In Gina Czarnecki and John Hunt’s living artwork Heirloom, cells grow almost imperceptibly. Keeping them alive and healthy is, however, far from easy. Last month we hosted two interactive workshops entitled Cellcraft to allow curators, artists, and others interested a glimpse into the world of growing and caring for cells.
Under the guidance of Dr. Rod Dillon we were introduced to aseptic techniques and the concept of subculturing. Using pipettes the participants carefully placed tiny droplets of medium containing insect cells on glass slides and examined them under the microscope. Later in the day the participants came face to face with their own cells as they used toothpicks to extract cells from the own cheeks. The cells were stained using blue or red dyes and finally examined under the microscope. As an introduction to carrying out a laboratory experiment, the participants’ cells were split into 2 separate tubes, and one tube (the experimental) was incubated in alcohol before staining. The remaining tube (the control) was simply incubated in saline. At the end, it was concluded that neither vodka or brandy are particularly good at improving cellular staining – at least not in this setup 😉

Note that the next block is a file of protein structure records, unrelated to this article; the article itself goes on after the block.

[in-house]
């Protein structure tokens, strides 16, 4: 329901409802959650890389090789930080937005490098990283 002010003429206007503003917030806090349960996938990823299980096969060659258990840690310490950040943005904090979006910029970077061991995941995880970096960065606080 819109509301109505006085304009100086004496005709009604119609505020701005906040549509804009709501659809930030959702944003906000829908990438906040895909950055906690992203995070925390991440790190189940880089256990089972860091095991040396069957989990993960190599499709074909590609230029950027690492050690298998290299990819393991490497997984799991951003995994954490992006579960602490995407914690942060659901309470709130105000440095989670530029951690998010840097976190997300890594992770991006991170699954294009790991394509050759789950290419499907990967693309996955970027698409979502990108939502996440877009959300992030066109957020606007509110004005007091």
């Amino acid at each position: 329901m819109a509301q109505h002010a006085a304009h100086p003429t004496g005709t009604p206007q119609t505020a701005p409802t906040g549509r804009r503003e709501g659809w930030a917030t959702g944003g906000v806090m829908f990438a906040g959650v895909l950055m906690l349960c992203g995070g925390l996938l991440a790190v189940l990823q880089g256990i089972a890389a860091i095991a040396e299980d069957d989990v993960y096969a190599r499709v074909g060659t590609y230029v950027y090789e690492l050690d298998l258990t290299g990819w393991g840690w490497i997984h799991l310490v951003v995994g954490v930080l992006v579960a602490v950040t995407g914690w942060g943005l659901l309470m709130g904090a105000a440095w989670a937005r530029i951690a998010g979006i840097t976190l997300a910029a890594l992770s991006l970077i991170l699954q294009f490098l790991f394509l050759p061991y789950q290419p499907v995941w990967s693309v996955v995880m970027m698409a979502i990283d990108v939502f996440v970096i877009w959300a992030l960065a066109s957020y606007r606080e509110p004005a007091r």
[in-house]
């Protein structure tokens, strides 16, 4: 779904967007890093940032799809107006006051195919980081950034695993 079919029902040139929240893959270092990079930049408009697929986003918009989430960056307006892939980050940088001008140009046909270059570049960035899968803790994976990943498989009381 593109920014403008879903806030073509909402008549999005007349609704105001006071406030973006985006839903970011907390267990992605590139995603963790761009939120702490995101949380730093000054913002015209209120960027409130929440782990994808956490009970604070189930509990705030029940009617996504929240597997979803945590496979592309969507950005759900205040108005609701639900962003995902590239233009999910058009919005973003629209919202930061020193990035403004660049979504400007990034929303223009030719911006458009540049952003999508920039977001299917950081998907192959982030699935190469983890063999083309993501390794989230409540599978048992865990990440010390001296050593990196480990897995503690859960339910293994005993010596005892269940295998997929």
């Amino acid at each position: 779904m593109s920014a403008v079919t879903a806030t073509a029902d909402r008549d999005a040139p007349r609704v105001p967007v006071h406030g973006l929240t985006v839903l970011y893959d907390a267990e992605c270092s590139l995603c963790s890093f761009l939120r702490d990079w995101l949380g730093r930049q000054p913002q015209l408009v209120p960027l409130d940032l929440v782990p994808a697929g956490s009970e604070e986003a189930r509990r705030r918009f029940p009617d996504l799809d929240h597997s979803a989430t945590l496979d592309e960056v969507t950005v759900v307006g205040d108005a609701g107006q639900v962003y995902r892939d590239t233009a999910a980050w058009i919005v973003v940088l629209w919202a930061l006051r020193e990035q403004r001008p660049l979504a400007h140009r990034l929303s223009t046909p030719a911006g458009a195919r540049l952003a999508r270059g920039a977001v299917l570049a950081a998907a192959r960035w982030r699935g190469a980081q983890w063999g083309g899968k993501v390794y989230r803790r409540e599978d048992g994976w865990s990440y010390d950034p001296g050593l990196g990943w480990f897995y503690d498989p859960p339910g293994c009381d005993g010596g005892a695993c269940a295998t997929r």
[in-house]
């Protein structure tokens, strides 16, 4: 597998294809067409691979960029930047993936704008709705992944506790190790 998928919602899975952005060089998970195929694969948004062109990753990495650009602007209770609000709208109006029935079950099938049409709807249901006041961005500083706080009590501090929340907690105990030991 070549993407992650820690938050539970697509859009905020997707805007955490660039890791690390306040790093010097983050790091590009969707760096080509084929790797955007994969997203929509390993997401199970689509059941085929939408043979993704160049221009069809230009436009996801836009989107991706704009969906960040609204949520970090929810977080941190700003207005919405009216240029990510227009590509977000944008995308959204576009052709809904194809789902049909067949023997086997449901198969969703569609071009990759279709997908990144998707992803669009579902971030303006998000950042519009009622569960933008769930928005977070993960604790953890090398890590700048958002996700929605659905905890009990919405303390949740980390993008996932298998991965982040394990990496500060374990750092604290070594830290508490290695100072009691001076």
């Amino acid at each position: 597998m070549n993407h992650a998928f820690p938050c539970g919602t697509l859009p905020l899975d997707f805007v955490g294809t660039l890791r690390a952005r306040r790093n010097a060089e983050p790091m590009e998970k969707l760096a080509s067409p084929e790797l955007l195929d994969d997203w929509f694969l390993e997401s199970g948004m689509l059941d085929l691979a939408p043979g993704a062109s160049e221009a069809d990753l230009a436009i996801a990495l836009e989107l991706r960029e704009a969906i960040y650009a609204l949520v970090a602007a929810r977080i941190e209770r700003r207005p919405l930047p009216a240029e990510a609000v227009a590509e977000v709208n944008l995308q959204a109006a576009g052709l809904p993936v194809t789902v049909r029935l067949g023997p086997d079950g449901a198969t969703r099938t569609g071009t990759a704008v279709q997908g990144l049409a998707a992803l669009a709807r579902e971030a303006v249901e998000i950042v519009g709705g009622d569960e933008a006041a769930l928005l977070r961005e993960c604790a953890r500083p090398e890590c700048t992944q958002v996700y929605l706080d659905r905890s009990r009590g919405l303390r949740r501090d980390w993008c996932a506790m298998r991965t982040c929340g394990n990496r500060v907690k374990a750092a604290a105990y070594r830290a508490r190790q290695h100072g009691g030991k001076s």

The workshops took place in the study room of The Body Collected exhibition. This exhibition explores how the human body has been collected for medical research over time, including the storage of cells and DNA in biobanks today. Malthe Bjerregaard, who’s curator from The Body Collected was present at the workshop and discussed with the participants how cells are collected and stored in the different worlds of art, science, and museums.
The workshops were part of EU project Trust Me, I’m an Artist, which also supported the development of the Heirloom exhibition, along with Arbejdsmarkedets Feriefond and the Novo Nordisk Foundation Center for Basic Metabolic Research.